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Tuesday, 23 August 1983
Page: 28

MR HAYDEN (Minister for Foreign Affairs)(4.22) —I respond as a dedicated socialist and, of course, a member of this democratic socialist Government; but first some pleasantries. I note that the honourable member for Warringah (Mr MacKellar) has returned to the Parliament after the recess with an injured arm. I trust that it heals rapidly. I trust also that it is not the only part of his body that became disabled or injured in some way during the recess. I must confess that during the recess something rather strange happened to his capacity to think in a reasoned and consistent fashion, because this is the most extraordinary presentation I have heard for many years in Parliament. We limped through the Prime Minister (Mr Hawke), and the ANZUS alliance. We picked up the socialist left of Victoria as we went by. Then we heard some quotations of recent vintage attributed to me which I have never heard before. But why worry about accuracy; a good story is more important. Then somehow we got into Poland with an amazing double backflip, condemning the Soviets. We then fell out of that, perhaps flat on our faces, which a side twist into South East Asia, the Association of South East Asian Nations and competition with the United States of America. As if the vagueness and irrelevancy of this meander were not enough, we suddenly found Vietnam being dragged in along with Japan and the Middle East. This mishmash, presented to the national Parliament, is supposed to represent the distilled wisdom of the Opposition on the issues of foreign affairs.

The honourable member for Warringah had all the facilities which I could make available to him as Foreign Minister to support and facilitate a recent extended visit overseas. One rather hoped that as a consequence of that-of those experiences, reflected judgments, weighing up, conversations, the people he met and the points of view put to him-in the context of the national interests of this country, a very mature, measured and reasoned presentation would have been made to this Parliament. But what do we get? We get a sailor's stumble as he goes from one saloon bar door looking for the next. That is not the way to handle foreign policy. It is quite extraordinary for him to try to berate my views as presented recently in association with and at the ANZUS Council meeting and then make some sort of strange, sinister linkage with the socialist left in Victoria-as though it is a sinister body-and to draw from that the massive and heroic conclusion that what I was really aiming at was to discount the role of the Prime Minister and undermine the Americans. All I have to say is that if the honourable member finds that I am on the same platform in terms of values and views expressed on this matter as the socialist left of Victoria let me tell him this: We are on the same platform as George Shultz, Secretary of State of the United States of America. It must be a big platform; to have George Shultz on one end and the socialist left of Victoria on the other in happy harmony. Let me tell honourable members what was decided in the communique in Washington and agreed to by all of us-Mr Cooper, the Foreign Minister of New Zealand, George Shultz and me. The communique states:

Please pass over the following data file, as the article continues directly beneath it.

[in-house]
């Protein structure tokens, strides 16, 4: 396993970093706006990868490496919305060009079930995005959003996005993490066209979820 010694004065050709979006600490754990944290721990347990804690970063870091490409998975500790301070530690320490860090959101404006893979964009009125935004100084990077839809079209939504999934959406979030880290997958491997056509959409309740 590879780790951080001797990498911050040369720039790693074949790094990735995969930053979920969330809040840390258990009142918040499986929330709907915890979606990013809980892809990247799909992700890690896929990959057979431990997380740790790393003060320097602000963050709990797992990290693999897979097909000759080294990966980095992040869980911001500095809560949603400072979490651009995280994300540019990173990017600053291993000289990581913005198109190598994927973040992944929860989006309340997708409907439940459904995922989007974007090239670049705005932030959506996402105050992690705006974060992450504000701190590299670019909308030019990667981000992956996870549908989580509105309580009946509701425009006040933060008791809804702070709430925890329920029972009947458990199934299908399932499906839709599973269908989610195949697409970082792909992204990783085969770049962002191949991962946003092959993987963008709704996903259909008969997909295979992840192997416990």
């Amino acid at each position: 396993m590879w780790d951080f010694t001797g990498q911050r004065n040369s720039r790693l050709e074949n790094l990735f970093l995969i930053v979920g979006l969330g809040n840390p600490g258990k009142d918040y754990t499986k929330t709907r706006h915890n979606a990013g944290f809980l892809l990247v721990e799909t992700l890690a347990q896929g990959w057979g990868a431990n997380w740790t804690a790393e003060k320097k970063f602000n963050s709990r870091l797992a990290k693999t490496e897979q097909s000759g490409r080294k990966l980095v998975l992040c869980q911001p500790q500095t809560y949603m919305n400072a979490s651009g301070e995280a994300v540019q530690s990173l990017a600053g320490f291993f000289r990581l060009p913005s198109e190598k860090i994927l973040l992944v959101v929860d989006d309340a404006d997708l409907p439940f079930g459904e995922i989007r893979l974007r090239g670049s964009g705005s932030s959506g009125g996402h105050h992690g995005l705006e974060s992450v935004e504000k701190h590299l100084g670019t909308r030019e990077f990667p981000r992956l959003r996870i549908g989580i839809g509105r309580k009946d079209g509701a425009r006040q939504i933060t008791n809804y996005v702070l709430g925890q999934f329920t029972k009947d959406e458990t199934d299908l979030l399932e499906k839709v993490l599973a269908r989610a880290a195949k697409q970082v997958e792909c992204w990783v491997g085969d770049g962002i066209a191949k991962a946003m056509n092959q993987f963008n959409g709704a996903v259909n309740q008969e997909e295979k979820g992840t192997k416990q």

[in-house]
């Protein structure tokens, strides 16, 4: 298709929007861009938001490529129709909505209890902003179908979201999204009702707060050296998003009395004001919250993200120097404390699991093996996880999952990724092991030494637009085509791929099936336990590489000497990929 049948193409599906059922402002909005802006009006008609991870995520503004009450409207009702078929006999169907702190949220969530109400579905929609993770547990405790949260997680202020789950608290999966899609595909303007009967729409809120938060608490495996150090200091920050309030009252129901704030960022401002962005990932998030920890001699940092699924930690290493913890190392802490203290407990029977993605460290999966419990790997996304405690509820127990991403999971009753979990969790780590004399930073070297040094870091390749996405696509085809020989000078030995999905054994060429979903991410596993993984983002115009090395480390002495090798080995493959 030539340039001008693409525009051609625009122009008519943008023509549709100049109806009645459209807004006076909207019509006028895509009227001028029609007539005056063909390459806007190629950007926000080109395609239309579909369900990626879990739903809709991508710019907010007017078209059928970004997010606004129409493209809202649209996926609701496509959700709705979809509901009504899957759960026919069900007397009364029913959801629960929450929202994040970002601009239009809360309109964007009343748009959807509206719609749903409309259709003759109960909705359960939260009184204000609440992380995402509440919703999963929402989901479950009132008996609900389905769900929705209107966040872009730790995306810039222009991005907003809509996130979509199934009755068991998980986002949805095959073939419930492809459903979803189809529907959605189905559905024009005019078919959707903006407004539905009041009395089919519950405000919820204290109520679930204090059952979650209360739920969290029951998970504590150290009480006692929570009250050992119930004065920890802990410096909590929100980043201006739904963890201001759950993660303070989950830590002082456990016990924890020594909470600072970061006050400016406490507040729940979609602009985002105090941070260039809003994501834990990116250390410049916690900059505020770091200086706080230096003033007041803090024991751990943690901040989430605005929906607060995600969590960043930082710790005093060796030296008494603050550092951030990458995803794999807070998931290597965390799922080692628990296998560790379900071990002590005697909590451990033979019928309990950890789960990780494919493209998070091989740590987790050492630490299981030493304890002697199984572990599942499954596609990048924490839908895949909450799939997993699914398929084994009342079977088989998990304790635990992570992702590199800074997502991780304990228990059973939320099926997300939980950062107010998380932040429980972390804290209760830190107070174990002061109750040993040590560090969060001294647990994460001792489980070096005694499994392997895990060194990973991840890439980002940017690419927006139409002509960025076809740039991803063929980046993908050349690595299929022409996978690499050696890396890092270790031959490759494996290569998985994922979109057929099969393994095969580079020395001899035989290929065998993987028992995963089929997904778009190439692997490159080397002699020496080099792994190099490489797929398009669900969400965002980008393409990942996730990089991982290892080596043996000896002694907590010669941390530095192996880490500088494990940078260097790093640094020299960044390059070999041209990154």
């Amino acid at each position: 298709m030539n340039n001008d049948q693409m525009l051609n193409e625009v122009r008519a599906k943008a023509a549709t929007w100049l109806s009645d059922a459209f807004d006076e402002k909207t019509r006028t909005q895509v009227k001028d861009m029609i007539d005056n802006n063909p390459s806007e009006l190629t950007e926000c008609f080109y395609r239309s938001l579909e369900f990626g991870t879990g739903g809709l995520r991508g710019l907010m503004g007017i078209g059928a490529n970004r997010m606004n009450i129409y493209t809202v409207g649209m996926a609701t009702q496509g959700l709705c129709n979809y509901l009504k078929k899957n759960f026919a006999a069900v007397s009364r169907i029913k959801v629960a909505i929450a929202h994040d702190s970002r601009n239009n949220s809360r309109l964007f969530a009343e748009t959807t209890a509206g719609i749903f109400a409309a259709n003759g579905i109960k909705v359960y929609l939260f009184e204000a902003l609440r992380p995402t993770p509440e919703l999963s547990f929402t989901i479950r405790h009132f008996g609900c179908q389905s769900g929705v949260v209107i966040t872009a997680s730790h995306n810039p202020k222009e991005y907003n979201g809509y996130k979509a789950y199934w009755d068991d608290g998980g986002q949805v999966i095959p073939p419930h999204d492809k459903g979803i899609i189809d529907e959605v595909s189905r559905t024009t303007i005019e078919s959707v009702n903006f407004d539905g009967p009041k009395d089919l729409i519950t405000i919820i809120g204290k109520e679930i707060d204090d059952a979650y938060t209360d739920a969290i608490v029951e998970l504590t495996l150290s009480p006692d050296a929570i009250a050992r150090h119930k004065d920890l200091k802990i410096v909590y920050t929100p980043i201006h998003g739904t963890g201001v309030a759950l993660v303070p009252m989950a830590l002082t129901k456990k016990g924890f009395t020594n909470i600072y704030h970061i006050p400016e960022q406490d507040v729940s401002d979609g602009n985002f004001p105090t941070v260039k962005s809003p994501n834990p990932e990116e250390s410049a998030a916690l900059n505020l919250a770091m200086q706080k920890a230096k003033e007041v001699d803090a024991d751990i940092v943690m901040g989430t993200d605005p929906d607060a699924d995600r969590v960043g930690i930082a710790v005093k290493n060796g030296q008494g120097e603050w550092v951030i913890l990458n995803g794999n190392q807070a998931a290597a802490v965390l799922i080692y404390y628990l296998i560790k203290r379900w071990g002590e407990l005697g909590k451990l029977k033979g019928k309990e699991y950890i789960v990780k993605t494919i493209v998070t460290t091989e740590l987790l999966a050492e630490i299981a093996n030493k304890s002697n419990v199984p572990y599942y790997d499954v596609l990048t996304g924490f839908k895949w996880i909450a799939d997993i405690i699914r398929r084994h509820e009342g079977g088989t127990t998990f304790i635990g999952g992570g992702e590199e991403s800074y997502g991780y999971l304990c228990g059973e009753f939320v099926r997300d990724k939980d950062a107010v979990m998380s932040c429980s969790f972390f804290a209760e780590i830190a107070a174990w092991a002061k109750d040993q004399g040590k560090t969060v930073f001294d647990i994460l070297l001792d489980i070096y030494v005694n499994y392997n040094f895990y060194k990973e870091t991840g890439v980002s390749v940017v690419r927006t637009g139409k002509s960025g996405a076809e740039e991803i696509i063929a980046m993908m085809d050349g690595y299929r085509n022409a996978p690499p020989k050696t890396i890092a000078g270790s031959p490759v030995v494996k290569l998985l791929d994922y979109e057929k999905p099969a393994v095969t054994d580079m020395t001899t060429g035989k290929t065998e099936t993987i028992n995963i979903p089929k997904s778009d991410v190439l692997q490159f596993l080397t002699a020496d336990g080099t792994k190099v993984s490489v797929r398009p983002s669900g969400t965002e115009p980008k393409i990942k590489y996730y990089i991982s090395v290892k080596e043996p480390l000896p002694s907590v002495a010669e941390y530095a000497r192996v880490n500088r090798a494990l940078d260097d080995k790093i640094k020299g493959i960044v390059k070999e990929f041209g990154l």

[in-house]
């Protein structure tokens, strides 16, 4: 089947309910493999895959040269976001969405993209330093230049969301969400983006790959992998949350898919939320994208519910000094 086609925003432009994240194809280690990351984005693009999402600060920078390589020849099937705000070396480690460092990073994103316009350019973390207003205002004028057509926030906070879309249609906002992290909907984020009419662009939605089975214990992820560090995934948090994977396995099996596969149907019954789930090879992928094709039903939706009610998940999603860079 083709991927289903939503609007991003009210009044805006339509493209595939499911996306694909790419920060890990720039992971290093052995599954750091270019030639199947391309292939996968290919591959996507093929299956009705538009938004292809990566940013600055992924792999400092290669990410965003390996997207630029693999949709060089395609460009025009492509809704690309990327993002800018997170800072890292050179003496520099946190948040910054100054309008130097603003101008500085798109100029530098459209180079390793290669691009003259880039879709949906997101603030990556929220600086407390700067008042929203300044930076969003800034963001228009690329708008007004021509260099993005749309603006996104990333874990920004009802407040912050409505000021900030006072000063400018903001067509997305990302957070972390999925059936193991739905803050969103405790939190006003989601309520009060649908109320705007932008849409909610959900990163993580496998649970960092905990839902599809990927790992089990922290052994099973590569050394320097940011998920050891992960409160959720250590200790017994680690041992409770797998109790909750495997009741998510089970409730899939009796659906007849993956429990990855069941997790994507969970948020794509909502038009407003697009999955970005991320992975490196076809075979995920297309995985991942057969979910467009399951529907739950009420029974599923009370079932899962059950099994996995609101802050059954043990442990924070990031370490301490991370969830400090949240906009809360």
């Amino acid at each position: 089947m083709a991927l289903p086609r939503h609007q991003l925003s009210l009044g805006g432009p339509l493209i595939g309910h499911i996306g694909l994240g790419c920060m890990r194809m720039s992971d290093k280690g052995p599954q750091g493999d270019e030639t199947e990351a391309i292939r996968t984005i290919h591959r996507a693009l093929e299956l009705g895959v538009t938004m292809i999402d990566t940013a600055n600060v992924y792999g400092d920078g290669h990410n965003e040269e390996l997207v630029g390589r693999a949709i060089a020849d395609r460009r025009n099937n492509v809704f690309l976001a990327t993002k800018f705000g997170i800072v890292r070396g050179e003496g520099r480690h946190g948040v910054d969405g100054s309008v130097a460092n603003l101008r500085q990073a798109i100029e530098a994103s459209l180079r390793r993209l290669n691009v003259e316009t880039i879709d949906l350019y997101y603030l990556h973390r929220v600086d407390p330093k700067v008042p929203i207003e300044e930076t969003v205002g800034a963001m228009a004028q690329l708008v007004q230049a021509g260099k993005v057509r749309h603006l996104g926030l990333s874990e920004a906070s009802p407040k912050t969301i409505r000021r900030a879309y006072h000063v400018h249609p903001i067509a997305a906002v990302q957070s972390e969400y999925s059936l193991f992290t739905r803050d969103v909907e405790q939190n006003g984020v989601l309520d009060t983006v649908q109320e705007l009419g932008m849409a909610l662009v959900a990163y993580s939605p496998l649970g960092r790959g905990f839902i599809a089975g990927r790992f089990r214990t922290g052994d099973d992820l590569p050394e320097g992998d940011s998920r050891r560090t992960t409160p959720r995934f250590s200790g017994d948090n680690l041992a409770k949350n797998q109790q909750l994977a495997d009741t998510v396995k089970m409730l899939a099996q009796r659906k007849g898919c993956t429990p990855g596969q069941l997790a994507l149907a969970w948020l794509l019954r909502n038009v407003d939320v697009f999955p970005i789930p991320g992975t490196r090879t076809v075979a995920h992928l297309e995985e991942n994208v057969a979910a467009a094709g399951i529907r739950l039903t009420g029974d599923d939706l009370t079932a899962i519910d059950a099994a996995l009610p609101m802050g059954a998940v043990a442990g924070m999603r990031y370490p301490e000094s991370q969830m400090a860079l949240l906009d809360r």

The Council members affirm that the alliance is firmly based-

there is no dispute about it-

on the partners' common traditions and concern to protect democratic values. They value highly the co-operative defense arrangements, facilitated by the Treaty since its conclusion, which have served their Government's mutual security interests and promoted a strengthening of each other's defense capabilities.

On a much more generous plane than the honourable member is able to muster, let me say that it is my belief that allowing for the edges of disagreement which are justifiable in a society such as ours where there are healthy differences in points of view, there has nonetheless been a fairly substantial amount of bipartisan support for the sorts of views being presented on many of these issues. The honourable member for Warringah sought to convey the impression that I was suggesting that because, allegedly, we cannot count on the United States in all of these matters we should beware of too much dependence on the United States. I think that was roughly the quotation he attributed to me, saying that by implication perhaps there was some lack of patriotism there, if not something downright worse. I remind him of what his former Prime Minister, Mr Fraser, said on May 28 last year:

You can never automatically anticipate assistance. Nations will always read treaties in terms of the circumstances of the time, in terms of the relationship between the countries at the time; in our case, between the United States, Australia and New Zealand. I do not believe it has ever been the case that anyone-Britain or the United States-would automatically come to Australia's aid, no matter what the circumstances are.

I thought at the time that that was a rather sane and balanced statement. I still believe so. But it is obvious that for some purpose of convenience the honourable member for Warringah has another point of view which he seeks to put forward. I do not want to spend any more time on ANZUS, not because it is not important. On the contrary, it is very important. I will be talking about it in the Parliament in a few weeks time when I present a statement on our recent discussions in Washington on this matter. I want to make it unambiguously clear that there is no difference between the Prime Minster and me, or between any members of the Labor Party including me, on this issue. However, we are sensible . We recognise that a statement of fact in a drafted, legal document such as an international treaty must be literally interpreted. What the ANZUS treaty says very simply is that if one of the partners is subjected to threat or attack there will be a response. But, as George Shultz said, in response to a question from me and speaking as Secretary of State at the ANZUS Council meeting in Washington a few weeks ago-I relayed it virtually exactly at the subsequent Press conference in his presence and there was no demur-what ANZUS says is that there will be a response, but it does not necessarily imply that it will be a military response. A range of responses could be forthcoming. In that sense it was highly desirable that I undertook the mission charged of me by the Prime Minister which was to engage in a review of the ANZUS treaty. This review was welcomed by the other signatories. That is clearly and explicitly stated in the communique. Let me move on in this bewildering pilgrimage that the Minister embarked on.